Thus says the Lord to Cyrus His anointed, whom I have taken by the right hand, to subdue nations before him, and to loose the loins of kings; to open doors before him so that gates will not be shut: I will go before you and make the rough places smooth; I will shatter the doors of bronze, and cut through the iron bars. And I will give you the treasures of darkness, And hidden wealth of secret places, in order that you may know that it is I, the Lord, the God of Israel, who calls you by your name. For the sake of Jacob my servant, and Israel my chosen one, I have also called you by your name; I have given you a title of honor though you have not known me. I am the Lord, and there is no other; besides me there is no God. I will gird you, though you have not known me; that men may know from the rising to the setting of the sun that there is no one besides me. I am the Lord and there is no other, the one who forming light and creating darkness, causing well being and creating calamity; I am the Lord who does all these.
Even though Cyrus didn’t know the YHWH he was used as God’s instrument. No doubt the Israelites in captivity had prayed for release from their subjugation. They had been told by Jeremiah to settle in the land of their exile and to raise families there. It was a 70 year stretch, but no doubt they were itching for release. Their redemption had been promised even though they were powerless to make it happen themselves. So perhaps the rescue of Cyrus was an answer to payer.
Recently, I saw a television program in which Matthew Pinsent, winner of three Olympic gold medals for rowing, traced his ancestry to English Kings of the fourteenth century. He found a document which purported to show that the old English kings believed that they were descended from King David of the Old Testament. This may explain why Charles 1st believed in the divine right of kings and subsequently had his head removed. It is said that monarchs as recent as King George VI were British Israelites, tracing their ancestry to the ten lost tribes.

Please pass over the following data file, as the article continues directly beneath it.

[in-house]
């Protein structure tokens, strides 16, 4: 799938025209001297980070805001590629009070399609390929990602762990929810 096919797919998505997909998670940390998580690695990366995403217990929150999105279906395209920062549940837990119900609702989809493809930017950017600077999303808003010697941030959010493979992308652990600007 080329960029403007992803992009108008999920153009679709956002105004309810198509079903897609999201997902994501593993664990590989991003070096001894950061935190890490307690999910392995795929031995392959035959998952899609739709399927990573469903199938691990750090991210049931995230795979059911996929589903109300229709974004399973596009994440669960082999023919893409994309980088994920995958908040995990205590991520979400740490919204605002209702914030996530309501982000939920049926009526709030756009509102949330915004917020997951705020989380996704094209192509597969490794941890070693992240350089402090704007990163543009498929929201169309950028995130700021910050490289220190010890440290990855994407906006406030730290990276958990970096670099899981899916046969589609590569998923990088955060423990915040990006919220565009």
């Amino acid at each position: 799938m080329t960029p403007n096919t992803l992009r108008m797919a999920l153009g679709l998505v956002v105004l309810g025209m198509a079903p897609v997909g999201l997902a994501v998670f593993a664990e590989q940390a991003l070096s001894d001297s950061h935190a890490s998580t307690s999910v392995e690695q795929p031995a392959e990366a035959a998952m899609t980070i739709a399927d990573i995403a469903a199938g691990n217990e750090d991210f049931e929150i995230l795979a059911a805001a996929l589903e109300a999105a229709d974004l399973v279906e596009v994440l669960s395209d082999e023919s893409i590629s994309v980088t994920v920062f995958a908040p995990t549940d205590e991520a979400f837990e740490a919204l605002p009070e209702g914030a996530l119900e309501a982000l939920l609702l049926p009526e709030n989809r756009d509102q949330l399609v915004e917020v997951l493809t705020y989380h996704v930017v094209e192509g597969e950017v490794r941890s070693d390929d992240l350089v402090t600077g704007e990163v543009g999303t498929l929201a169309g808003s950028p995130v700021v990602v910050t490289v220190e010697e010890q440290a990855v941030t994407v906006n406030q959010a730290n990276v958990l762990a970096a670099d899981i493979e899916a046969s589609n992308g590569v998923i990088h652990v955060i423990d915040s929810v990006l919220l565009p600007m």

This belief was very popular in the nineteenth and early twentieth century and was propagated by such cult leaders as Herbert W Armstrong. However, it was all a bit of wishful thinking and it has largely disappeared with the British Empire.
The British National Anthem pleads, "God save our Gracious King! Long live our noble king!" yet atheists proclaim it as proof that prayer does not work since English monarchs are not noticeably long lived. Even though his spouse lived to be over 100, George VI died at the age of 56. The British monarchy, no more than any other ruling power has special protection by the Almighty.
However, my first reading of Romans 13 is that the prime purpose of a government is to ensure law and order. Anarchy is nowhere commended in Scripture; indeed it is condemned at the end of the book of Judges: In those days Israel had no king; everyone did as he saw fit.
For Paul, Roman law and order suited his purpose. It enabled the gospel to be spread wherever Rome held sway. Good roads and peace were prerequisites for the missionary journeys.
But there is more to say on this question, so watch this space.